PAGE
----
Ali Grant is a lesbian feminist geographer and emerging documentary filmmaker, based in Vancouver, BC. After 30 years working as an independent healthy communities coach and consultant, she made a mid-life pivot and completed the Documentary Film Program at Langara College with the intention of harnessing the transformative power of documentary. She is passionate about telling stories that challenge the dominant narratives that are at play today, stories that offer inspirational alternatives, stories of defiant women who strive to change themselves and the world around them. Her graduate short doc, And On The Seventh Day, She Played Soccer, was an official selection of the Women Over Fifty Film Festival 2019. Ali has a Ph.D. in geography from McMaster University (1997), and a Certificate in Documentary Film Production from Langara College (2019). She is a member of the Documentary Organization of Canada and Women in Film and Television and is the founder of On The Creek Films.
Cari Green has been producing award-winning documentary films (The Corporation, Scared Sacred, When I Walk), and advocating for the Canadian documentary film industry for over thirty years. Green produced the works of leading filmmakers; Hugh Brody, Loretta Todd, Mark Achbar, Baljit Sangra, Velcrow Ripper, and Aerlyn Weissman. Green has served as a founding member and chair of many organizations, including the Documentary Organization of Canada (DOC), Women in Film and Television (WIFT) and DOXA. Green has a background in distribution, sales and marketing, and shaped a film distribution organization into a viable company for Canadian filmmakers.
Green has an MFA in film production from UBC and has taught at the University of British Columbia, Emily Carr University, Langara College and the Vancouver Film School. Green was a recipient of the Mayor’s Arts Award and received an honorary lifetime membership in WIFT for her contributions to the film industry. She works as an executive producer and educator. Currently, she serves on the board of Hot Docs Film Festival and is co-chair of DOC BC.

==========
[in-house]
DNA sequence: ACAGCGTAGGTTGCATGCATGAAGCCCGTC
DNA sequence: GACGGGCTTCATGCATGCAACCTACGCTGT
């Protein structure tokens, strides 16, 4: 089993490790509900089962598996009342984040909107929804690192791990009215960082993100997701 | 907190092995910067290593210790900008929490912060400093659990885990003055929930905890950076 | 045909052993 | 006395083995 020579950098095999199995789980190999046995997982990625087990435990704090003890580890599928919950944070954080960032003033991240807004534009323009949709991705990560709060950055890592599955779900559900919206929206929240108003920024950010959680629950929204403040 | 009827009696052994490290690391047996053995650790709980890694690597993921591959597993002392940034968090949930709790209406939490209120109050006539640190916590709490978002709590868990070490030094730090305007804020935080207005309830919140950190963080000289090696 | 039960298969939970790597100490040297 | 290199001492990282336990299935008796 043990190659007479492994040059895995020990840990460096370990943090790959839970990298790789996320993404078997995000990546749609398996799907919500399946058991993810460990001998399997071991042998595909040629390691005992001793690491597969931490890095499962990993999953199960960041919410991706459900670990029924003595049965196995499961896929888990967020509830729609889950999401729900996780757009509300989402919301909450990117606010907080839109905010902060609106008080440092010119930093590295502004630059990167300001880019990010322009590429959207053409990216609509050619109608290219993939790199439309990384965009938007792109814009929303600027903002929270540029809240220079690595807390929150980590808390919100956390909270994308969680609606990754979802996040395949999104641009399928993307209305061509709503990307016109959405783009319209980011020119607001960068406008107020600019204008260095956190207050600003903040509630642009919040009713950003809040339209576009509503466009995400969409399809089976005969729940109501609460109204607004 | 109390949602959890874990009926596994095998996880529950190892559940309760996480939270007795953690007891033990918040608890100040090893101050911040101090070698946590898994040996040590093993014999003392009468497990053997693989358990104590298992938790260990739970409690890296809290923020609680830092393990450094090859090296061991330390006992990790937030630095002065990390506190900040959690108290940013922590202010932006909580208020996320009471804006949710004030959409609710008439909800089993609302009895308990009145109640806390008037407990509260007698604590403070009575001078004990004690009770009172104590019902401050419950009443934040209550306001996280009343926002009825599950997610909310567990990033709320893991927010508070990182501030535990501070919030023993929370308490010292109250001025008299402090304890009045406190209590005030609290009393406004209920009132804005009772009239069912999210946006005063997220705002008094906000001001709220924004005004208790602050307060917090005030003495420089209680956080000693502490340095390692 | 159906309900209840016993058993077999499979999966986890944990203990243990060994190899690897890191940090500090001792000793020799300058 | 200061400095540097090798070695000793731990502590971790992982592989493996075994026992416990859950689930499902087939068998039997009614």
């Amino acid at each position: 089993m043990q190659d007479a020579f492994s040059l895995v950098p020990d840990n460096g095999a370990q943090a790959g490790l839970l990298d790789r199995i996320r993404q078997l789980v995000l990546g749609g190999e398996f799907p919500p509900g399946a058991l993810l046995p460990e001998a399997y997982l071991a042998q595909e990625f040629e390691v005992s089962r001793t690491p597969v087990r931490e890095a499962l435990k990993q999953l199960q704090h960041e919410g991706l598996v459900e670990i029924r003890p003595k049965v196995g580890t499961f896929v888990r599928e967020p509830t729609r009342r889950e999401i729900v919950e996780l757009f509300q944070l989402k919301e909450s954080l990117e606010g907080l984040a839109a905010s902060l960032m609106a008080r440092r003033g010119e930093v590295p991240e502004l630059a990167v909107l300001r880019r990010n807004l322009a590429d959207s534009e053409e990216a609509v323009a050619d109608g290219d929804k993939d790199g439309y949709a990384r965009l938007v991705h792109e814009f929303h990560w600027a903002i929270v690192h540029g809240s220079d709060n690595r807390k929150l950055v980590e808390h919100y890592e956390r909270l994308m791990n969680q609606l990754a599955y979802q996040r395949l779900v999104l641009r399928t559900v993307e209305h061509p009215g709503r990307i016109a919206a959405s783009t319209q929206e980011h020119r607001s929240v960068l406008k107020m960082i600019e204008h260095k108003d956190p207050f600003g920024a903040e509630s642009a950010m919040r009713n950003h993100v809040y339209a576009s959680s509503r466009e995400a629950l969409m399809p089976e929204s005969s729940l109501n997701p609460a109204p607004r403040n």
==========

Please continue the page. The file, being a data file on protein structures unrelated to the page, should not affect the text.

Kris Anderson began working in arts and culture in the 80s, organizing concerts, festivals and special events in Winnipeg, including the Canadian Women’s Music and Cultural Festival. After learning film and video production in a local artist-run centre, she joined Women Artists in Video, a feminist media collective, and co-organized the highly successful one-off Vice Versa Lesbian Film Festival in 1995. As a mentor and educator, Kris collaborated with women’s organizations to make documentaries, eventually producing, directing, and editing several films.
After moving to Vancouver in the late 90s, Anderson convinced several east Vancouver women to join her in starting the Documentary Media Society and launched the DOXA Documentary Film Festival, western Canada’s largest documentary festival. After running the inaugural 11-day DOXA Festival out of the spare room in her east-end housing co-op, she built the festival into an internationally renowned documentary festival and was DOXA’s Festival Director and Programmer from 2000 - 2010. Since leaving city life in 2011, Anderson spent several years running a contemporary art gallery on Vancouver Island, presenting documentary film on the side. She has recently started re-exploring the filmmaking side of documentary.
Dharra Budicha is an emerging Black-Canadian filmmaker and writer based in Vancouver, BC. In 2018, she wrote, directed, and edited her first short docufilm, It Eats At My Stomach.
With a desire to bring both factual and fictional stories she cares deeply for to the screen, Dharra is interested in co/creating work that centres folks who are not accurately represented - if at all - as protagonists of their own narratives. She’s also a language enthusiast, an avid podcast listener, and lover of all things lit(erature).
Kennedy is an Alberta based filmmaker and co-founder of 780Film. Following graduation, she attended a short program specific to documentary film production in Vancouver. There, she produced, directed, and edited her first short documentary, Broken UnBroken. She also gained an interest in the “business side of things,” particularly tackling the central challenge of discoverability. Kennedy is now combining her two interests, business and arts, by pursuing an MBA from the University of Alberta and continuing to work as a producer in the industry.